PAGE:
Chocolate, sauerkraut, schnitzel, pretzels, potatoes and beer all come to mind when people think about German food- and they’re definitely not wrong!
Unlike America, German stores are much more specialized than American ones. There’s no Meijer equivalent where you can get everything (medicine, cleaning supplies, furniture, pets, food, sports equipment- EVERYTHING) you need in one go. Rather, you need to visit specific stores for all of those things. Every block has one or two bakeries, where you can pick up bread, pretzels, confections, and pre-made cold sandwiches.
These small bakeries are great places for a quick cup of coffee with a croissant or a small lunch. And German bread is amazing. In an interesting quirk of the German language, sliced sandwich bread isn’t called “brot” (bread) here- the German word is “toast”, whether it’s toasted or not! I’ve also seen “toast” with American flags on the packaging, because it’s considered an American food!
There’s certain foods in German that are so distinctly American, the packaging reflects it. Even though I’ve never even seen this brand of peanut butter back home, its label sports symbols of America- a 10-gallon hat and sheriff star, the Statue of Liberty, the ole stars and stripes… and the designation “XXL”, even though this jar isn’t significantly bigger than a standard jar of peanut butter in America. “Supersized” food means “America” to Germans.
German grocery stores (Lebensmittelgeschaeften, literally “sustenance shops”) are a different experience, too. They’re much more cramped than American stores, and the selection is a lot smaller. The presentation is also usually a little less neat, too. Beverage bottles are stacked on top of each other in the packaging that they were shipped in, so you have to wrestle them out, and produce tends to be a little more banged up.
Instead of chewing gum and chocolate bars in the checkout line, there’s miniature bottles of hard liquor and cigarettes for sale- you’ll also find the discarded remains of these vices littering the streets of Germany.
Germans seem to buy food in smaller quantities than Americans. You can only get milk in 1 liter cartons (for as much or more than a gallon of milk in America), and there’s no 2-Liters of soda pop. The milk and eggs are also stored without refrigeration, simply on shelves in the store. When I bring my milk home, I just put it in the pantry until I open it. In the photo above, if you look closely you can read the date on the milk carton to the left (remember, Germans write the date Day-Month-Year). This carton was purchased in mid-March, but is dated out to the 22nd of June! People keep milk long-term in pantries and cellars here. It’s also much more common for people to buy whole milk for drinking or using in coffee. The lowest fat percentage available is 1.5%- any American who prefers the taste of skim milk will just have to settle for water!
After experiencing grocery shopping in Germany, I think that perhaps when the Germans imported assembly line/conveyor belt technology from Henry Ford, they didn’t understand that it was for factories. Famous German efficiency extends to the checkout. As per E.U. law, bags aren’t free in Germany, so most people bring their own reusable bags, and cashiers don’t bag for you. Instead, the cashier scans your stuff as fast as possible while you wildly shove groceries into your one or two bags, trying not to crush the more delicate items in your haste. As soon as the cashier is done scanning, you’re expected to pay- which means that there’s always some items left over that you haven’t been able to stuff into your bag yet when the cashier begins scanning for the next transaction. No worries, though, because the Germans have thought of this! At every grocery store there’s a bank of counters along the wall beyond the registers for the sole purpose of scooping up all of your remaining groceries in your arms, waddling over, and bagging the rest. It’s quite invigorating.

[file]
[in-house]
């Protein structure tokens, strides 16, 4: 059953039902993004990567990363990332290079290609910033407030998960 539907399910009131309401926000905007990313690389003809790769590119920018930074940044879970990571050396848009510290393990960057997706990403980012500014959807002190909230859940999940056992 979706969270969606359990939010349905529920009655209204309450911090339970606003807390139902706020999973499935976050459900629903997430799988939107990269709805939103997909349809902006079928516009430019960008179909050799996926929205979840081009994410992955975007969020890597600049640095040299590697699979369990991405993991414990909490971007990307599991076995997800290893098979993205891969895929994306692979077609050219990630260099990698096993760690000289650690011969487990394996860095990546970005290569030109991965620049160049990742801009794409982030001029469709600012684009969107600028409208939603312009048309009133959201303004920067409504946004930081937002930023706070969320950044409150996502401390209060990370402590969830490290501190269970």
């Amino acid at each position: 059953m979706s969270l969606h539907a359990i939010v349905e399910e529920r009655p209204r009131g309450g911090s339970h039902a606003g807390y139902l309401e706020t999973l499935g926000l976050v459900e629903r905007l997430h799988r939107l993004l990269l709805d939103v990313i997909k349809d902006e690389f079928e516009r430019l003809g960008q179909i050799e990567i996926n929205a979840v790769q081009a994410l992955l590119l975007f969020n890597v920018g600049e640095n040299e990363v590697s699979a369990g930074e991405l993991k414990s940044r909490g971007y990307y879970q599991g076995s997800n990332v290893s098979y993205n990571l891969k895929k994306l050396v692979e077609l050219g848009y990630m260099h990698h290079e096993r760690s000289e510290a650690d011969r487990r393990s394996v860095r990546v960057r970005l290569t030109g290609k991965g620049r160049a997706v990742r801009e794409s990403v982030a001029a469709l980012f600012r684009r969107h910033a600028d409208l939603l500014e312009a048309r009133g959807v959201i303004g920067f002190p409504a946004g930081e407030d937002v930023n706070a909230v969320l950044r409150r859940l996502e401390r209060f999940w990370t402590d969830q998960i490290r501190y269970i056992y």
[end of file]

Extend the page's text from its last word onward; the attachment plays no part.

At home, the staples of the German diet seem to be cucumbers, butter, jam, salami, cheese, and bread. That’s the most typical thing my host family and I eat for breakfast, lunch, and dinner. Germans also enjoy eating what, to me, appears to be raw bacon. The excuse that they give for this sin against bacon is that it’s actually prosciutto ham… though I’m beginning to wonder if “prosciutto” isn’t just the Italian name for “raw bacon”.
Another favorite breakfast food is Müsli. The closest American equivalent would be granola, but that’s not a perfect pair. The main ingredient of Müsli is raw, rolled oats- what we would associate with oatmeal. Here, however, you just add cold milk and chew a lot. Other ingredients can include chocolate shavings, dried fruits (especially raisins), and corn flakes.
Another, less traditional German staple is the Döner. The national infatuation is such that there’s even songs about this Turkish sandwich, and there’s a phrase that says, Döner macht schöner (Döners make you prettier).
The final product is quite similar to the Greek gyro sandwich, which makes sense given the proximity between Turkey and Greece. Germany has a relatively high population of people of Turkish decent, because there was a worker deficit after the end of the Second World War. Many Turkish men moved to Germany to work, then settled down permanently. Luckily, they brought their cuisine with them!